Miss a parent-teacher conference, go to jail

Miss a parent-teacher conference, go to jail for negligence, proposes Kim Worthy, a prosecutor in Detroit.  The Good Men Project Magazine reports:

Her plan would require parents to attend at least one conference per year or face three days in jail. Parents of those excelling in school would be exempt, as would those whose health issues make travel difficult and those “actively engaged” with teachers through e-mail, phone calls or letters.

“We have to find any means necessary to get parents involved,” Worthy said. “We have to start talking about prevention.”

Worthy is pushing the plan to the Detroit City Council, the Wayne County Commission and the state legislature, though she concedes it’s more of a talking point than a realistic plan.

With the ubiquity of computers and cell phones, it should be possible to hold virtual parent-teacher conferences that would be far more convenient for working parents.

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Comments

  1. Michael E. Lopez says:

    First — I feel like we talked about this before. I’m getting a weird sense of deja vu, but I’m too lazy to research it.

    Second – What makes people think that making unwilling parents show up is going to lead to any better results than making unwilling students show up? You can compel attendance, but you can’t compel engagement or excellence. All we’re going to get from schemes like this are rooms full of resentful parents who are just as likely to take out their frustration on their kids as they are to have any sort of fruitful conversation with the teacher.

  2. I would just like to know in advance which parents don’t want to be bothered. I get tired of repeatedly trying to contact parents. If they truly don’t want to be part of their child’s education, I can deal with that and I can stop wasting my time. I think I’ll suggest that we include a “Don’t bother me” form in our enrollment package. Of course these are the same parents that don’t read the enrollment packages.

  3. With the ubiquity of computers and cell phones, it should be possible to hold virtual parent-teacher conferences that would be far more convenient for working parents.

    The parents who don’t show up tend not to live in a world where such things are ubiquitous.

  4. Richard Aubrey says:

    Mike.
    Not caring, and having the latest electronic toys are not mutually exclusive.

  5. Richard Aubrey says:

    Detroit doesn’t have any more jail cells. Talked to a Detroit cop who says the rule of thumb is if the guy has three or fewer rocks, you grind it with your shoe and send him on his way.
    “The bad guys have won,” he says. Jailing uncaring parents seems to be a non-starter, no matter how much some would like to see it done.

  6. Michael E. Lopez says:

    Talked to a Detroit cop who says the rule of thumb is if the guy has three or fewer rocks, you grind it with your shoe and send him on his way.

    I take the point of the anecdote, and totally agree with the point. But, you know, that’s actually a sensible police policy.

  7. How about a few steps down this road first?

    1) If a legislator misses a committee meeting or session of the legislature, they should spend three days in jail.

    2) If a teacher/administrator fails to show up at a scheduled conference, they should spend three days in jail.

    See how this works – then we can talk about applying it to parents. 😉

  8. Stacy in NJ says:

    I’ll take Marshall’s point further. If a parent gets jailed for failing to satisfy one obligation of parenting, then teachers and administrators should be jailed for failing to satisfy one of their obligations.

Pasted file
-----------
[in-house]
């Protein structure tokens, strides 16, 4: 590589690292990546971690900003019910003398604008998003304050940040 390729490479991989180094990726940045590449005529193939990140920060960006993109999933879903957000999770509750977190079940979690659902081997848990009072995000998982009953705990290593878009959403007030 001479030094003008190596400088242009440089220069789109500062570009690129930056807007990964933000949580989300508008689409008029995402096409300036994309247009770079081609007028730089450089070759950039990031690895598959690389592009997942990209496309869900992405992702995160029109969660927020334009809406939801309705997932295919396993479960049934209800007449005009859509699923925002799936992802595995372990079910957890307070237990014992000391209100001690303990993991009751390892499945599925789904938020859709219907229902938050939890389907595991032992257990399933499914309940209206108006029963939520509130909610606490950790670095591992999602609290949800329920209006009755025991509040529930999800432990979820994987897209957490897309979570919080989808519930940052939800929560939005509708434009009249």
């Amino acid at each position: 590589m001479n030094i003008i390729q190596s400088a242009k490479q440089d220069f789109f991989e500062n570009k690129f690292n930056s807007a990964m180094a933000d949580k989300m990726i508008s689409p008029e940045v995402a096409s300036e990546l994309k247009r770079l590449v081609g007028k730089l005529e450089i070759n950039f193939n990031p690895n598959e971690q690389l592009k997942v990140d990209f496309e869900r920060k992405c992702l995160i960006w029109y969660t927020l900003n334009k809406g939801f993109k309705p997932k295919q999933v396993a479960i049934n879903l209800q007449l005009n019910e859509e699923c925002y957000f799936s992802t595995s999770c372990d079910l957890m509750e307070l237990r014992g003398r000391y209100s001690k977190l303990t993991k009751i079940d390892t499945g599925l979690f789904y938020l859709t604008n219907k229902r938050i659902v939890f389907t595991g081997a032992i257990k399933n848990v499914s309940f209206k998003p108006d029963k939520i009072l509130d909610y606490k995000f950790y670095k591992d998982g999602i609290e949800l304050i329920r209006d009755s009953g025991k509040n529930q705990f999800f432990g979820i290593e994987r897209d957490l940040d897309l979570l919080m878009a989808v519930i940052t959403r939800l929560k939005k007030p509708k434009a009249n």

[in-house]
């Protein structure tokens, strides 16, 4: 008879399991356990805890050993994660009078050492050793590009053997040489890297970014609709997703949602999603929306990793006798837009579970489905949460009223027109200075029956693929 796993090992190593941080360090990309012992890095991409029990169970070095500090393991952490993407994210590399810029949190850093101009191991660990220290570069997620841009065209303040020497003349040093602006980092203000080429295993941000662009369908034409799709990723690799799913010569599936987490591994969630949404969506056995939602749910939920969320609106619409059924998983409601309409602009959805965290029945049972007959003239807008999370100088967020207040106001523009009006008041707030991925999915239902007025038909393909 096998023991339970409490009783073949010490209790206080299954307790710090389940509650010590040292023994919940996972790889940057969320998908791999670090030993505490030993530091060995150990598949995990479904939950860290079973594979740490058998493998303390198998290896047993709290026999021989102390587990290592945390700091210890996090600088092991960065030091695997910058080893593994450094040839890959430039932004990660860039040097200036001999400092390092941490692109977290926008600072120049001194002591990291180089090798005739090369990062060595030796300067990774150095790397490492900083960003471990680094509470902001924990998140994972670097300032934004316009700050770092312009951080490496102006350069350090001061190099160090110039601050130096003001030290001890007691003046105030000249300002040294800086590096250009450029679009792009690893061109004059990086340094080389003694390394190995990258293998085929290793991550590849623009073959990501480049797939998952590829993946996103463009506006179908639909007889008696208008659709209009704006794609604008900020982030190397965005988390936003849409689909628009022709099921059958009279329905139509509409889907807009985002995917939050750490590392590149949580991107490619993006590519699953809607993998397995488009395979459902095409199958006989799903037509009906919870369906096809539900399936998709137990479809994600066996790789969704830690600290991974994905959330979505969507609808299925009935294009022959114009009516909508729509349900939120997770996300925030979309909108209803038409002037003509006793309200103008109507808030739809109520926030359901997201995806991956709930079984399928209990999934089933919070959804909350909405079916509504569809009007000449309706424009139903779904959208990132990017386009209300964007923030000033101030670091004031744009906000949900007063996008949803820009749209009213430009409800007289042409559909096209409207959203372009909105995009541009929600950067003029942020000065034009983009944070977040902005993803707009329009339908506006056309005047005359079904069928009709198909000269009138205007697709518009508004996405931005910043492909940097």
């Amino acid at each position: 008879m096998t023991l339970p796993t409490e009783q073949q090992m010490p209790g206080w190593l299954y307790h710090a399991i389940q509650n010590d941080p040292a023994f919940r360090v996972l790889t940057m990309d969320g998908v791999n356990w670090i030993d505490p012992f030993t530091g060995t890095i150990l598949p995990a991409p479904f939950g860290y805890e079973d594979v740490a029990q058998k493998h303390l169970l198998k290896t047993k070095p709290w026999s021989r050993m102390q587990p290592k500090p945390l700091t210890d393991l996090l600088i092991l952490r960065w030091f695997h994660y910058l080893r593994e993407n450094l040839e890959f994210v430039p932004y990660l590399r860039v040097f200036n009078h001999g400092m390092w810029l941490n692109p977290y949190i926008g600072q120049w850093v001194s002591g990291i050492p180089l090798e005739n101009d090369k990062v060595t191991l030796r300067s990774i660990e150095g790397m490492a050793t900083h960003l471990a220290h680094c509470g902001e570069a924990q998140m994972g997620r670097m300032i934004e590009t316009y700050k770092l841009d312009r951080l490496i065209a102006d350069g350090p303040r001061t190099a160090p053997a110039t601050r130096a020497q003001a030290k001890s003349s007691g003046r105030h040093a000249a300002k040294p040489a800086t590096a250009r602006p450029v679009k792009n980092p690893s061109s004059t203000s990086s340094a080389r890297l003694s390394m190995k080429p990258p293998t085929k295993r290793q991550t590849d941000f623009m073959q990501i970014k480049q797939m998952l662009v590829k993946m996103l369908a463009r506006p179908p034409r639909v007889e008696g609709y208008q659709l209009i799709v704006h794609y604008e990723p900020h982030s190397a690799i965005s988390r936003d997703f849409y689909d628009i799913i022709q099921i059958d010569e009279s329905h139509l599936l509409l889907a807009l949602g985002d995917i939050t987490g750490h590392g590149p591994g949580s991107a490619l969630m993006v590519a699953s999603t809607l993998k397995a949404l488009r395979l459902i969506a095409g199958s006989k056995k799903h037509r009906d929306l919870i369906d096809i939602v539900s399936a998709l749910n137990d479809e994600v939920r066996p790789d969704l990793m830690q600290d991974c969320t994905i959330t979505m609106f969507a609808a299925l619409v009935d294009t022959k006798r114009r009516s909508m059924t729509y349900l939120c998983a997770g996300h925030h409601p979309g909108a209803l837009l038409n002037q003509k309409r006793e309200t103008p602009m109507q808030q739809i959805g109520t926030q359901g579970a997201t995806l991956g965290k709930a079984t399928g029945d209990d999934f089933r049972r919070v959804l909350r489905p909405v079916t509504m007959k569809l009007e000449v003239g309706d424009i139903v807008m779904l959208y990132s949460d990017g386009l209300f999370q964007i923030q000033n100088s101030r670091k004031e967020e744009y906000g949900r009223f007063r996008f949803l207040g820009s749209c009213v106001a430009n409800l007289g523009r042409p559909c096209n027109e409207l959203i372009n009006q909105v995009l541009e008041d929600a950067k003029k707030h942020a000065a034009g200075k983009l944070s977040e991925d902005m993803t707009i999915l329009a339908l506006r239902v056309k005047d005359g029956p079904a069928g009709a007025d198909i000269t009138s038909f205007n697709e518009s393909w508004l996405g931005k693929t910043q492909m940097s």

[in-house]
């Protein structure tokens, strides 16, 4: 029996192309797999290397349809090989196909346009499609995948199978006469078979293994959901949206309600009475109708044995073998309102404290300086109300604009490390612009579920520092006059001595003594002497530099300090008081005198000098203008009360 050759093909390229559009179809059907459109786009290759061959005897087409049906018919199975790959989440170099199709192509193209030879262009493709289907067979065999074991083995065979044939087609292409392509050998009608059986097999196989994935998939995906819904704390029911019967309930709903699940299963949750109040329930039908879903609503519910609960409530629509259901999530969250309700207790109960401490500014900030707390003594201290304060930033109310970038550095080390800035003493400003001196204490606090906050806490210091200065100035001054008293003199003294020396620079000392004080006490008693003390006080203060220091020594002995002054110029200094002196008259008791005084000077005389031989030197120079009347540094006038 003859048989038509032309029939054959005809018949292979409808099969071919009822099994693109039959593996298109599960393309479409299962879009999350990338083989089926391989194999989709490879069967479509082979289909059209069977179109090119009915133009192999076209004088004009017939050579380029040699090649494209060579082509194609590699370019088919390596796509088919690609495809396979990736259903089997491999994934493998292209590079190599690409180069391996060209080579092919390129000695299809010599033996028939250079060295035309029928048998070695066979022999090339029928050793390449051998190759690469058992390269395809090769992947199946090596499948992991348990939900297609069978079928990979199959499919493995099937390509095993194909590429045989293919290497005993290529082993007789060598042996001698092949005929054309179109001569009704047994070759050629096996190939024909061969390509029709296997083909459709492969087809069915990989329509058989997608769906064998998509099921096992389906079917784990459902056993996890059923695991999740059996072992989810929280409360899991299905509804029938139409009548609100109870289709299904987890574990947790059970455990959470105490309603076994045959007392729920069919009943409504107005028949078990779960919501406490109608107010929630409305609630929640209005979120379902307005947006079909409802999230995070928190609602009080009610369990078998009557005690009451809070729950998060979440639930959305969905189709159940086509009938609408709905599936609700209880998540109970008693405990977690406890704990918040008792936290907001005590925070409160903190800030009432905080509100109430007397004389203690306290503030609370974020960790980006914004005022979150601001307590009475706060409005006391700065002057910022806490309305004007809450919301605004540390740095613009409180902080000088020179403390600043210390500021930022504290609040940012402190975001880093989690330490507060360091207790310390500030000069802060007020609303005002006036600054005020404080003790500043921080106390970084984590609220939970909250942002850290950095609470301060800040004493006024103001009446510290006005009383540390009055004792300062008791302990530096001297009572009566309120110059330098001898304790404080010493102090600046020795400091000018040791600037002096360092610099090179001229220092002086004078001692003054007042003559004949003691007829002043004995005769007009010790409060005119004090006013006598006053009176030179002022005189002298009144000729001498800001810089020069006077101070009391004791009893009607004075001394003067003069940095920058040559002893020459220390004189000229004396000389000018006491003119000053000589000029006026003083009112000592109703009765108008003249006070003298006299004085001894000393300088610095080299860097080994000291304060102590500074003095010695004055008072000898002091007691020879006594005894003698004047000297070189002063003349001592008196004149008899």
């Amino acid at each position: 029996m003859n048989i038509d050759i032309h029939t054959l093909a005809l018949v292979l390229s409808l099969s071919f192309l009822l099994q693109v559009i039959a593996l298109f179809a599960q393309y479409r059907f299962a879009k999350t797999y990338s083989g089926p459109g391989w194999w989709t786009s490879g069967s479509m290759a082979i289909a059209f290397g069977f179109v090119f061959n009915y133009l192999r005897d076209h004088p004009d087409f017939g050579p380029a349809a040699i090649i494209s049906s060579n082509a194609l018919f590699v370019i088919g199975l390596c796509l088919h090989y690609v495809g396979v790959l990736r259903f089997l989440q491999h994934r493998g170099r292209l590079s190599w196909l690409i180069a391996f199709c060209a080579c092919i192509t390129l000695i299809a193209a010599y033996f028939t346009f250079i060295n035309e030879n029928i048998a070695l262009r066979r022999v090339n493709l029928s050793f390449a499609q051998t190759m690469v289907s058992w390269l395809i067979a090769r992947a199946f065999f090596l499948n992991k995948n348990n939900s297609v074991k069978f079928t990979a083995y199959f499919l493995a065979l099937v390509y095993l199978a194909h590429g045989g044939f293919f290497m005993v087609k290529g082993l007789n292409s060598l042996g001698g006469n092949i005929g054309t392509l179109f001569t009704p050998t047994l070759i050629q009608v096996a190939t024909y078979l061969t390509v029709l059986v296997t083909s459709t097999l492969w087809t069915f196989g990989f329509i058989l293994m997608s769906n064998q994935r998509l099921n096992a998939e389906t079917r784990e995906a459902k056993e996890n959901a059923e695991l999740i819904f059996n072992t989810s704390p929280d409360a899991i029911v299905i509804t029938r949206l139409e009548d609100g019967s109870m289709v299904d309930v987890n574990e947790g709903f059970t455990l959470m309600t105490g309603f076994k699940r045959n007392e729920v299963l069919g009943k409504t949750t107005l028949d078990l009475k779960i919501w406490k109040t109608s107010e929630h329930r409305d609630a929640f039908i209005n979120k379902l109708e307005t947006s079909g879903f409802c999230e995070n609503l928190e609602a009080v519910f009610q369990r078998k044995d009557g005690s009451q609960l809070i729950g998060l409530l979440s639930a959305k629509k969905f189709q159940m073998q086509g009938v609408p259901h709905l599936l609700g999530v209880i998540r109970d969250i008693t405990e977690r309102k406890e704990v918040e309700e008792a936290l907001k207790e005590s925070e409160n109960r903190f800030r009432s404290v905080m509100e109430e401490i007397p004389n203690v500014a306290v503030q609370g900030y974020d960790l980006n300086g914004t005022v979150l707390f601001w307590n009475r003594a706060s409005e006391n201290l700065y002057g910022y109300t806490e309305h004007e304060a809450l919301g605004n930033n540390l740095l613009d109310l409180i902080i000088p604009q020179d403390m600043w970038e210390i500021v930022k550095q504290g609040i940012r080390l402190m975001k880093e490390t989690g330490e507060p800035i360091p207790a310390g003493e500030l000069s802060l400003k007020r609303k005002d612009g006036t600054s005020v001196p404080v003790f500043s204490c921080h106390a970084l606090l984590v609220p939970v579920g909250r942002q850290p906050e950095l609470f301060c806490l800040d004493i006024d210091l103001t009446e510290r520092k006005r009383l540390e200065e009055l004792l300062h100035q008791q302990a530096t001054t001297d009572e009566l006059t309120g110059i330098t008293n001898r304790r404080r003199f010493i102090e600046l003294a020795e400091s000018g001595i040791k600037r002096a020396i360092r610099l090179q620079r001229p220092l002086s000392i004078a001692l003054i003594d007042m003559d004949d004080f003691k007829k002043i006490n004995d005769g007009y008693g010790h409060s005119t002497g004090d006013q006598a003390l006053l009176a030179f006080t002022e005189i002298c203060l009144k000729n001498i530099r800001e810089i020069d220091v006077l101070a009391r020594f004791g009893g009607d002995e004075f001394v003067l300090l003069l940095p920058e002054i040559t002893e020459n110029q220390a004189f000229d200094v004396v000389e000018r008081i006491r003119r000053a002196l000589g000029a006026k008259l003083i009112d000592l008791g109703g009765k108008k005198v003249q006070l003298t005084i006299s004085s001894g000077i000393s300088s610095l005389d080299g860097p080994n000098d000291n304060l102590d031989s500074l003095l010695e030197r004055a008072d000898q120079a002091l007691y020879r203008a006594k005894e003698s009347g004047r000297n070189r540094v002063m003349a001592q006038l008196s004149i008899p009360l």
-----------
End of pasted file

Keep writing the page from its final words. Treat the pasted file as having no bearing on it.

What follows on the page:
Fail to teach students how to add/subtract/multipy/divide? 3 days in jail.

    Fail to teach students sentence structure? 3 days in jail.

    Fail to replace an inadequate teacher with a competent one? 3 days in jail.

    Bring it on.

  9. Mike Curtis says:

    I think I get it now – If you lead a horse to water, and it doesn’t drink, then hold its head beneath the surface until it drowns. There it is…problem solved.

  10. Stacy, while your idea is amusing, Marshall’s suggestions are a better parallel. Yours would be closer if Worthy had suggested jailing parents for student misbehavior or low achievement.

  11. GoogleMaster says:

    This is Detroit we’re talking about, right? Don’t most of the kids to whom this policy would apply already have one DNA donor in jail? How would jailing the breadwinning mother working three jobs solve anything?

  12. With the ubiquity of computers and cell phones, it should be possible to hold virtual parent-teacher conferences that would be far more convenient for working parents.

    I recently attempted to call 4 parents on their cell phones, the “official” numbers they gave the schools to call in the event of an emergency.

    Three of the phones were no longer in service, one parent had her voicemail turned off and would not answer her phone.

  13. Hey, my parents never got involved in my school activities. They were busy people trying to earn a living and making ends meet, but then I remember schools taking their responsibilities of actually TEACHING seriously. Because of the schools I went to I knew it was MY job to be a student and do the best I could. My parents also never got involved in any extracurricular activities I was involved in. Somehow that didn’t bother me at all the way it seems to bother kids these days. Our lives were separate except when we all got home after work and school and on weekends, when my parents made sure we did our chores, had some good times and a lot of love.

    This idea of jailing parents for not being involved with their kids’ schooling is ridiculous. If they don’t care, they don’t care whether you jail them or not and it’s up to the schools to make sure the kids are learning while they are in school.